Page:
When Android Studio generates the new application module, a number of default dependencies will have been added to the module’s build.gradle file. Since the only dependency that the module actually has is the base feature module, the default dependencies need to be removed from the build.gradle (applinkingapk) file and replaced with a reference to the applinkingbase module:

apply plugin: 'com.android.application'
 
android {
.
.
.
dependencies {
    implementation project(':applinkingbase')
}

Note that since applinkingapk is an application module, the build file correctly applies the com.android.application plugin.

At this point in the chapter, the original application module has been converted to a base feature module and a new application module has been added and configured to contain the base module. Check that the applinkingapk application module compiles and runs without any problems by selecting it in the toolbar run target menu and clicking on the run button:

Instant apps run apk.png


Verify that the app launches and functions as expected. Assuming that the app still works, it is time to begin adding instant app support.

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Purchase the fully updated Android Studio 3.2 / Android 9 / Jetpack Edition of this publication in eBook ($29.99) or Print ($45.99) format

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Adding an Instant App Module

The project now has a base feature module and an application module used for creating a standard APK for the project. The next step is to add an instant app module to the project. Begin by selecting the Android Studio File -> New Module… menu option and selecting the Instant App option in the selection panel:

Instant apps add instant app module.png


Click on the Next button, name the module applinkinginstantapp and click on the Finish button. As with the applinkingapk module, the only dependency for the instant app module is the base feature module. Edit the build.gradle (applinkinginstantapp) file and modify it as follows to add this dependency:

apply plugin: 'com.android.instantapp'
 
dependencies {
    implementation project(":applinkingbase")
}

Now that the instant app module has been declared, the project is ready to be tested as an instant app. Before proceeding, however, the current standard (i.e. non-instant app APK) for the project must be removed from the device or emulator on which testing is being performed. Launch the Settings app, navigate to the list of installed apps and select and uninstall the AppLinking APK app.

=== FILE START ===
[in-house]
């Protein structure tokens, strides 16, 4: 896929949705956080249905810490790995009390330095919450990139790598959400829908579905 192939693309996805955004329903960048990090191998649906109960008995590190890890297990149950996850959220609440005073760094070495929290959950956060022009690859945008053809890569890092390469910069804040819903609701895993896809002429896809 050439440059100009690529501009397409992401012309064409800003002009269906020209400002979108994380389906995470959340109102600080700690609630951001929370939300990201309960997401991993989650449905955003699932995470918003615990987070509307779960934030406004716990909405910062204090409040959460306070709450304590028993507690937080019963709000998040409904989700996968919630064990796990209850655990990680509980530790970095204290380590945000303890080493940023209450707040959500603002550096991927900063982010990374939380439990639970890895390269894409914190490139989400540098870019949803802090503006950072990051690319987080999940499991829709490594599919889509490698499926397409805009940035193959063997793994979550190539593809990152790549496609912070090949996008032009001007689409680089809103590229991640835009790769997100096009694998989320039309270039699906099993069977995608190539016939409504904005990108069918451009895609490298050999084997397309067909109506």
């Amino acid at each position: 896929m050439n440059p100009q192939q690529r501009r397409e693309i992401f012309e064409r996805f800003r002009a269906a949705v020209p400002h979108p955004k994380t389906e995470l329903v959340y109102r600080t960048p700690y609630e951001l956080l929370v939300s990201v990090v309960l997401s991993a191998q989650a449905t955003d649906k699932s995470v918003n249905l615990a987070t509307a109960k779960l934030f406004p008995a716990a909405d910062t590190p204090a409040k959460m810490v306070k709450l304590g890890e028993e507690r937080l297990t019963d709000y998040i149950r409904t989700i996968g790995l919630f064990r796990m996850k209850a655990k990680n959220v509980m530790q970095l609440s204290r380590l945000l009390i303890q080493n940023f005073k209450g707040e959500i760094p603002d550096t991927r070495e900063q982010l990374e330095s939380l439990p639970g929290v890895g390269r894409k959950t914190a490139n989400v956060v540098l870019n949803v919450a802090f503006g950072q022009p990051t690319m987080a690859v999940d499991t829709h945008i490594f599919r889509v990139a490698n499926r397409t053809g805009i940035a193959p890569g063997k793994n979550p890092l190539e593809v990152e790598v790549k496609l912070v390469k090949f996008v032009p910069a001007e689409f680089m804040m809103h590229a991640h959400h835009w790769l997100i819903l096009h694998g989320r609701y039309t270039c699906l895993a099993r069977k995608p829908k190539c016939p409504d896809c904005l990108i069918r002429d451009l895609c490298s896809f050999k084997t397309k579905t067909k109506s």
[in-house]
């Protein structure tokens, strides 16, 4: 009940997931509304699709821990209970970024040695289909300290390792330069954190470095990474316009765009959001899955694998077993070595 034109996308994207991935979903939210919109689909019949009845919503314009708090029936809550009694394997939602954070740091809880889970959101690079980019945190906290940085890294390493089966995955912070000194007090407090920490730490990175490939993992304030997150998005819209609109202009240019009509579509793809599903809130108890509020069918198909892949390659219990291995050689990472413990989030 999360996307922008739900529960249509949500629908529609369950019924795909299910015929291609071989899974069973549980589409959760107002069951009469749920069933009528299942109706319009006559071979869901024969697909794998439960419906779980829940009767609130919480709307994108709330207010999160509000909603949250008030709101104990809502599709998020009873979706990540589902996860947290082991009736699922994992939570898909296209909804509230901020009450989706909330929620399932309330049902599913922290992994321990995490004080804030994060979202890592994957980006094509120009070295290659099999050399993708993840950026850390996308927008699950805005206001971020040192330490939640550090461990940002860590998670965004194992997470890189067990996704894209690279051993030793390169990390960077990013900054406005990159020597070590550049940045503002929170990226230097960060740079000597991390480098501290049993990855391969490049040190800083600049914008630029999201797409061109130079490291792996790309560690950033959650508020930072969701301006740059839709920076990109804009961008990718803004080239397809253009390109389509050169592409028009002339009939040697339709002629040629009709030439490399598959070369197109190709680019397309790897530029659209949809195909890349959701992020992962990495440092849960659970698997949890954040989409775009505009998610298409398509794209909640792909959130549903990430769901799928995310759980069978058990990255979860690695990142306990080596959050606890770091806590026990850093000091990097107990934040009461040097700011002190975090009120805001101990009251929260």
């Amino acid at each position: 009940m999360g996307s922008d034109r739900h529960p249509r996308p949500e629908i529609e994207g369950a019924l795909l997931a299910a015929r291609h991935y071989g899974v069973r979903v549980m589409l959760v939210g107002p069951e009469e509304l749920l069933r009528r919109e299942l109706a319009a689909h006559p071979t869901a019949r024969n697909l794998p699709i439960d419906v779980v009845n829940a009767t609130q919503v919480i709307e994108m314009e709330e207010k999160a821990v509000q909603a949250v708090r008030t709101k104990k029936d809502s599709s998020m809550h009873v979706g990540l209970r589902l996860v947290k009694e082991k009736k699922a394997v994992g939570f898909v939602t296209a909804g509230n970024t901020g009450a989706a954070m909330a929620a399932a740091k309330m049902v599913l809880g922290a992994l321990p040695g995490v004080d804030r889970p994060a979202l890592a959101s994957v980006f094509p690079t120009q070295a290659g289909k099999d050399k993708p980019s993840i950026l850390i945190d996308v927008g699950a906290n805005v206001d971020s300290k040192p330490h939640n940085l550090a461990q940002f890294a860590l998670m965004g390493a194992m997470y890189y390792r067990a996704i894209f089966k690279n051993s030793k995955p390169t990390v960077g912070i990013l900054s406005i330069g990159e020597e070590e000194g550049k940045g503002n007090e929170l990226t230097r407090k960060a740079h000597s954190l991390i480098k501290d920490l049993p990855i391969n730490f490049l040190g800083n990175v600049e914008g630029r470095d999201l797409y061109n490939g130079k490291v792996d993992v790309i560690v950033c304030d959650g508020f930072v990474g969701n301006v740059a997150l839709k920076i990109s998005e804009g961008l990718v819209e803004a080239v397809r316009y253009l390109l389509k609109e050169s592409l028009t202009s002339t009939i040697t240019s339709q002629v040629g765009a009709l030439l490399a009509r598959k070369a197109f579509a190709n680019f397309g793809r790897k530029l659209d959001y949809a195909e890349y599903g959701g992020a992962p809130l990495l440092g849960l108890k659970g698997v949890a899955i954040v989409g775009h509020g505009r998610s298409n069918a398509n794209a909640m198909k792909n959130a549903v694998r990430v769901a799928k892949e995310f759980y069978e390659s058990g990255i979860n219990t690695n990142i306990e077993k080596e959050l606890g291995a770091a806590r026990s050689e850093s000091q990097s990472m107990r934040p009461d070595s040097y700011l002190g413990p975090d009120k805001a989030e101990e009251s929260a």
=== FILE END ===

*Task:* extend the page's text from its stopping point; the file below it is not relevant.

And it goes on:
Testing the Instant App

Within the Android Studio toolbar, select applinkinginstantapp from the run menu as shown in Figure 83-5:

 Instant apps select instant app run.png 

Display the menu again, this time selecting the Edit Configurations… option. In the launch options section of the configuration dialog, configure a launch URL containing the londonbridge landmark path as illustrated in Figure 83-6:

 Instant apps url launch.png 

Click on the Apply button followed by the OK button to commit the change, then launch the instant app using the run button. After the build completes, the instant app will be installed and launched using the URL and display the landmark activity populated with London Bridge information.

On the device or emulator, open the Settings app and navigate to the list of installed apps. The AppLinking app icon will now include a lightning bolt indicating that this is an instant app:

Instant apps app icon bolt.png

Summary

This chapter has outlined how to modify an existing Android Studio app project to add Instant App support. This involved converting the existing app to the base feature module and then creating and configuring both the app and instant app modules, both of which have the base feature module as a dependency. The app was then tested using the previously configured app link.


You are reading a sample chapter from the Android Studio 3.0 / Android 8 Edition book.

Purchase the fully updated Android Studio 3.2 / Android 9 / Jetpack Edition of this publication in eBook ($29.99) or Print ($45.99) format

Android Studio 3.2 Development Essentials - Kotlin Edition Print and eBook (ePub/PDF/Kindle) editions contain 96 chapters and over 800 pages

Buy Print Preview Book



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A Kotlin Android Instant App TutorialA Kotlin Android Fingerprint Authentication Tutorial